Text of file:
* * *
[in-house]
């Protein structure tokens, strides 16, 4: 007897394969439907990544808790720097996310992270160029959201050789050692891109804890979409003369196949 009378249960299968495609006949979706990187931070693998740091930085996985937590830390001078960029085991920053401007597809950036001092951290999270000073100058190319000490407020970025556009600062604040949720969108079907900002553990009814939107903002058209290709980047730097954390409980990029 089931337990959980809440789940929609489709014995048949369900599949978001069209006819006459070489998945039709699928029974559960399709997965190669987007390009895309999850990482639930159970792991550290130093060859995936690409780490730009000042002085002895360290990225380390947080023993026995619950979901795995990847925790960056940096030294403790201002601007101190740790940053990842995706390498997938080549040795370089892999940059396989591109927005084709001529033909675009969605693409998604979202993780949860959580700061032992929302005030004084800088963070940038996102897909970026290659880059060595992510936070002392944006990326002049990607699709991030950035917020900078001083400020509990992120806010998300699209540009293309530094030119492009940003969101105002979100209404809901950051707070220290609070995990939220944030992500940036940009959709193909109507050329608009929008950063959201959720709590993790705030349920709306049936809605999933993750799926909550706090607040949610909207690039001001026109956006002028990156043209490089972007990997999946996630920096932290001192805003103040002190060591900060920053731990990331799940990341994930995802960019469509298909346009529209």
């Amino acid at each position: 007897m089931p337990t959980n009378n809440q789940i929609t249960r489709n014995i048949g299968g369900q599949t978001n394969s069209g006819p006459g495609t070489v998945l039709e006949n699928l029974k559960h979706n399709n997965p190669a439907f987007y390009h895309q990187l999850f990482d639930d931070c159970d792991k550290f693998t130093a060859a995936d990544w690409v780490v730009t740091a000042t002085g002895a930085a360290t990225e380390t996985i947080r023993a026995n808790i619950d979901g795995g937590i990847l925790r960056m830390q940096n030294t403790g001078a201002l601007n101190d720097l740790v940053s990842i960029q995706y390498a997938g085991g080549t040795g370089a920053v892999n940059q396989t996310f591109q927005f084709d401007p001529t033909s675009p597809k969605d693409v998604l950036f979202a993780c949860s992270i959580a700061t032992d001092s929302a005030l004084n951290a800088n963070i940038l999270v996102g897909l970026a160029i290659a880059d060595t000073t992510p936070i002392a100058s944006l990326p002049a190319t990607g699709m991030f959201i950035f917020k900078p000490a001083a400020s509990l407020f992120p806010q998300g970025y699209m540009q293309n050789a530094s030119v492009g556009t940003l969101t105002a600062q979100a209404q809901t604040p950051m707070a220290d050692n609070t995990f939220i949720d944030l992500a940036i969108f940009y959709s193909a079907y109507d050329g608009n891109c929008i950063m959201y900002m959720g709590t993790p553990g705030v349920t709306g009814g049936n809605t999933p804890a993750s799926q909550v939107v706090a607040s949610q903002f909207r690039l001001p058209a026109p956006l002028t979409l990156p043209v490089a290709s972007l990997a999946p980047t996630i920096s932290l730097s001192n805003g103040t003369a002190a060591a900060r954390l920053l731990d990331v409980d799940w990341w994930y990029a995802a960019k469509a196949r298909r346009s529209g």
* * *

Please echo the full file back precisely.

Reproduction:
[in-house]
């Protein structure tokens, strides 16, 4: 007897394969439907990544808790720097996310992270160029959201050789050692891109804890979409003369196949 009378249960299968495609006949979706990187931070693998740091930085996985937590830390001078960029085991920053401007597809950036001092951290999270000073100058190319000490407020970025556009600062604040949720969108079907900002553990009814939107903002058209290709980047730097954390409980990029 089931337990959980809440789940929609489709014995048949369900599949978001069209006819006459070489998945039709699928029974559960399709997965190669987007390009895309999850990482639930159970792991550290130093060859995936690409780490730009000042002085002895360290990225380390947080023993026995619950979901795995990847925790960056940096030294403790201002601007101190740790940053990842995706390498997938080549040795370089892999940059396989591109927005084709001529033909675009969605693409998604979202993780949860959580700061032992929302005030004084800088963070940038996102897909970026290659880059060595992510936070002392944006990326002049990607699709991030950035917020900078001083400020509990992120806010998300699209540009293309530094030119492009940003969101105002979100209404809901950051707070220290609070995990939220944030992500940036940009959709193909109507050329608009929008950063959201959720709590993790705030349920709306049936809605999933993750799926909550706090607040949610909207690039001001026109956006002028990156043209490089972007990997999946996630920096932290001192805003103040002190060591900060920053731990990331799940990341994930995802960019469509298909346009529209």
């Amino acid at each position: 007897m089931p337990t959980n009378n809440q789940i929609t249960r489709n014995i048949g299968g369900q599949t978001n394969s069209g006819p006459g495609t070489v998945l039709e006949n699928l029974k559960h979706n399709n997965p190669a439907f987007y390009h895309q990187l999850f990482d639930d931070c159970d792991k550290f693998t130093a060859a995936d990544w690409v780490v730009t740091a000042t002085g002895a930085a360290t990225e380390t996985i947080r023993a026995n808790i619950d979901g795995g937590i990847l925790r960056m830390q940096n030294t403790g001078a201002l601007n101190d720097l740790v940053s990842i960029q995706y390498a997938g085991g080549t040795g370089a920053v892999n940059q396989t996310f591109q927005f084709d401007p001529t033909s675009p597809k969605d693409v998604l950036f979202a993780c949860s992270i959580a700061t032992d001092s929302a005030l004084n951290a800088n963070i940038l999270v996102g897909l970026a160029i290659a880059d060595t000073t992510p936070i002392a100058s944006l990326p002049a190319t990607g699709m991030f959201i950035f917020k900078p000490a001083a400020s509990l407020f992120p806010q998300g970025y699209m540009q293309n050789a530094s030119v492009g556009t940003l969101t105002a600062q979100a209404q809901t604040p950051m707070a220290d050692n609070t995990f939220i949720d944030l992500a940036i969108f940009y959709s193909a079907y109507d050329g608009n891109c929008i950063m959201y900002m959720g709590t993790p553990g705030v349920t709306g009814g049936n809605t999933p804890a993750s799926q909550v939107v706090a607040s949610q903002f909207r690039l001001p058209a026109p956006l002028t979409l990156p043209v490089a290709s972007l990997a999946p980047t996630i920096s932290l730097s001192n805003g103040t003369a002190a060591a900060r954390l920053l731990d990331v409980d799940w990341w994930y990029a995802a960019k469509a196949r298909r346009s529209g």